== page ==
There's an exhibition currently at the National Palace Museum in Taiwan called Fragrance fills the Courtyard, a celebration of Chinese Flower paintings through the ages. I drooled over the preview images on the site, not just in regard to the artistry but the mediums. I'm fascinated with the variables of color, material and time, the prospect of seeing a how ink, paper, silk and water based color were utilized, how they have aged over a few centuries and focussed on the subject of floral portraiture - heaven.
The colors of Yun Shouping's paintings stood out, they seemed different, more vibrant in their choice and more unusual in their combination. His Bio reveals a reputation for using 'gaudy and offensive' colors, a rebel attitude that probably set him apart and established his status as one of the major artists of the Qing Dynasty. I looked for more of his work online and found the one pictured left, mistakenly, I'm sure titled Crab Apple from his Album of Flowers and Landscapes. Yun Shouping was from the Jiangsu province but he travelled all over China so it's not unlikely that he came across this muse further south. It's a Begonia, for sure, which may be why I was particularly drawn to it.
This last week of Chinese new year festivities has been a visual assault of lurid red and gold. Every botanic motif used has been a sledgehammer reference to 'wealth', 'prosperity' 'gold' or in plain speak - 'money'. This Begonia painting, a delicate, complex colored, soulful contemplation of nature devoid of heavy handed metaphor is the perfect antidote.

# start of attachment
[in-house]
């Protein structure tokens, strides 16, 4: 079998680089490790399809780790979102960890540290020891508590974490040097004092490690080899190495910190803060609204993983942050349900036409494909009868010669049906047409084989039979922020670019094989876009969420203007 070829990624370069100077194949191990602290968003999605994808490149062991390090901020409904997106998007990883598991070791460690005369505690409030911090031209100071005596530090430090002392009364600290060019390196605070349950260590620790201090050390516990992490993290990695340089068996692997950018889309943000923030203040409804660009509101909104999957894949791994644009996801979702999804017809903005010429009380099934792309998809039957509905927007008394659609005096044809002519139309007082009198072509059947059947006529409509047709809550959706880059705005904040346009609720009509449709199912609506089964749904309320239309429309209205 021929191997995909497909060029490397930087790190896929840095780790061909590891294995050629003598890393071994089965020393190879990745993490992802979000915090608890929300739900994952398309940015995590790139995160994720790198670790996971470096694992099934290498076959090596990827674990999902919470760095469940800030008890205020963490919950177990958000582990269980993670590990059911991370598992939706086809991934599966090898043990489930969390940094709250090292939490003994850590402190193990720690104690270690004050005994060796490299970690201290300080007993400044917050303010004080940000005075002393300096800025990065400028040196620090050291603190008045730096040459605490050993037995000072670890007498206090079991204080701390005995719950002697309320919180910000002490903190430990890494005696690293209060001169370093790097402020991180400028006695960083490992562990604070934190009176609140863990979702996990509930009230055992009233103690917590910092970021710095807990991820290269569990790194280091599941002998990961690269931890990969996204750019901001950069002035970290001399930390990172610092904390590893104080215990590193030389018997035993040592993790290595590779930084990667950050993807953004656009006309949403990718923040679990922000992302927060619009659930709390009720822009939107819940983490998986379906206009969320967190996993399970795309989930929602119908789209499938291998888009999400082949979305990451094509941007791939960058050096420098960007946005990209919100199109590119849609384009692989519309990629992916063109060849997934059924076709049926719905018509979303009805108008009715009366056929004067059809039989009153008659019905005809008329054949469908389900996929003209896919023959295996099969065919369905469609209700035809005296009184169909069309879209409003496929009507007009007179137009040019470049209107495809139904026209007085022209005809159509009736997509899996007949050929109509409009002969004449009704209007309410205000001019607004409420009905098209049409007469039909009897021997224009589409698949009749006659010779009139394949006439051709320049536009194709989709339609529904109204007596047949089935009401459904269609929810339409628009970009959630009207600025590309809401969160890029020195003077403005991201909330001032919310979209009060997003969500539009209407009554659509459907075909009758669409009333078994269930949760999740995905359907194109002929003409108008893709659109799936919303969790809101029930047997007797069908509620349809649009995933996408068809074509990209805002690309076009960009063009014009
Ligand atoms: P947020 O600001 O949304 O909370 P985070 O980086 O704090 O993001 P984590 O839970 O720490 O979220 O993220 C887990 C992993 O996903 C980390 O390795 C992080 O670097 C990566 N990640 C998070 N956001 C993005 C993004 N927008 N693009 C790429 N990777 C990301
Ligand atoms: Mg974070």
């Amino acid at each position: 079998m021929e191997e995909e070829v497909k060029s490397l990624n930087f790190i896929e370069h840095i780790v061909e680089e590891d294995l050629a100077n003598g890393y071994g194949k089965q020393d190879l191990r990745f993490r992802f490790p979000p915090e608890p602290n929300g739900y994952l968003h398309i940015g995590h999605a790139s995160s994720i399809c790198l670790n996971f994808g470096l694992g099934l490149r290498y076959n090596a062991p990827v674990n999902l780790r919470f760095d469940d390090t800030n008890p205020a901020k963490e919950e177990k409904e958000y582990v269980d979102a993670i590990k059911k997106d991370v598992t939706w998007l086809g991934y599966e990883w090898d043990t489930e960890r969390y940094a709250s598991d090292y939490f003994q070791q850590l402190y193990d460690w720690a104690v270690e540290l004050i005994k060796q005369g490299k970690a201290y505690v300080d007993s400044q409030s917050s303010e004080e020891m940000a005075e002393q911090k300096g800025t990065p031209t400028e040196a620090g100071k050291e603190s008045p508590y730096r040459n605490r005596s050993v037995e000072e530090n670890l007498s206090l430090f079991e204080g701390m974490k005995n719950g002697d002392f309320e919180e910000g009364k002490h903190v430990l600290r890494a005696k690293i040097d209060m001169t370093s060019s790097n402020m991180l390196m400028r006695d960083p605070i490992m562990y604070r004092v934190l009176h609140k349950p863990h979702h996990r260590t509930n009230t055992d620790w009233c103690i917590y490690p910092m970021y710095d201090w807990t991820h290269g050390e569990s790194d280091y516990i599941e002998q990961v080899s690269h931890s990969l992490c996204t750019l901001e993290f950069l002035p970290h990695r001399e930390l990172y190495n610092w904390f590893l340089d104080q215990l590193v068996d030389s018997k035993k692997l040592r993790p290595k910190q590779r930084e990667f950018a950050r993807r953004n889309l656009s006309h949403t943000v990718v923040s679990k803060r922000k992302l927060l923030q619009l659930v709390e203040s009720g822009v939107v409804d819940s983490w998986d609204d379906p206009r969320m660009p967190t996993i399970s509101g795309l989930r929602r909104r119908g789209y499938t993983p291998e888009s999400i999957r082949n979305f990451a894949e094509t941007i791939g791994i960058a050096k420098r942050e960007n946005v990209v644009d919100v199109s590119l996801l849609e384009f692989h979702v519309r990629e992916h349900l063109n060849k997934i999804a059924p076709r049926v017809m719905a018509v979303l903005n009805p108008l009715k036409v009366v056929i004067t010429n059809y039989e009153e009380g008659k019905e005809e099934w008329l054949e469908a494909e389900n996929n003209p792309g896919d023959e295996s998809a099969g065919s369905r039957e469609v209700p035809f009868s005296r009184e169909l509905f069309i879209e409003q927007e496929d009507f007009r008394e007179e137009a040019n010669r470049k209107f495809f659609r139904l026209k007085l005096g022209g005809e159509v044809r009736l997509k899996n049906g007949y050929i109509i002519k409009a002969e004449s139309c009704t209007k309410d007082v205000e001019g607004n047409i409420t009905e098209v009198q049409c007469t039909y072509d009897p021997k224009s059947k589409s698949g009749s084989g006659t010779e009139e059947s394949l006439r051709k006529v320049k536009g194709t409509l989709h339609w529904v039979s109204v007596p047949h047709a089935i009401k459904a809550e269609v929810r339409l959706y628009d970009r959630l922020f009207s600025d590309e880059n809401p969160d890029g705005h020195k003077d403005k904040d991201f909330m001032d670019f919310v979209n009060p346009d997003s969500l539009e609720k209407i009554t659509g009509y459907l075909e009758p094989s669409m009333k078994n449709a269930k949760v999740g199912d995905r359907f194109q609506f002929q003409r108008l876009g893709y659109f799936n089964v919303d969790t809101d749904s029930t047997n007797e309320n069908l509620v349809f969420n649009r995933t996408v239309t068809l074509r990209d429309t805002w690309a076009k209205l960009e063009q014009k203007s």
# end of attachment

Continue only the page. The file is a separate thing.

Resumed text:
Begonias have pleasant and familiar childhood associations for me. There was always a Begonia pot or two gracing our front porch or the porches of friends and family, just as there is now at my father's house. They are blooming furiously which was noted by my visiting brother in law, who I am thrilled to discover is a plant geek with a large collection of wild and native orchids which I look forward to seeing.
I was quizzing him about his passion, Orchids, asking him about what their preferred habitat might look like and he espoused on the their epiphytic nature and how they are usually in trees etc but then added - and they share the same habitat preferences as Begonias, look up to see orchids and look down to find Begonias, often near a stream. In that moment the porch living Begonia leapt out of it's pot in my mind's eye and into a more illumined view of it's true nature. I always feel I 'know' a plant a little more when I have a better idea or have seen where they naturally thrive.
The other associated revelation is that they are native or that there are native varieties here which I must of course now investigate further . The other thing I must do is to learn a little Mandarin. Chinese paintings are full of text and colophons. Capturing the soul of a flower it seems is better achieved by adding a textual narrative to the image. It's frustrating not knowing what the painting fully 'says' or understanding the artists full intent, especially when this marriage of text and image, like an ancient albeit more artful precursor to blogging, seems hugely relevant in an era where this combination is an important component of modern culture.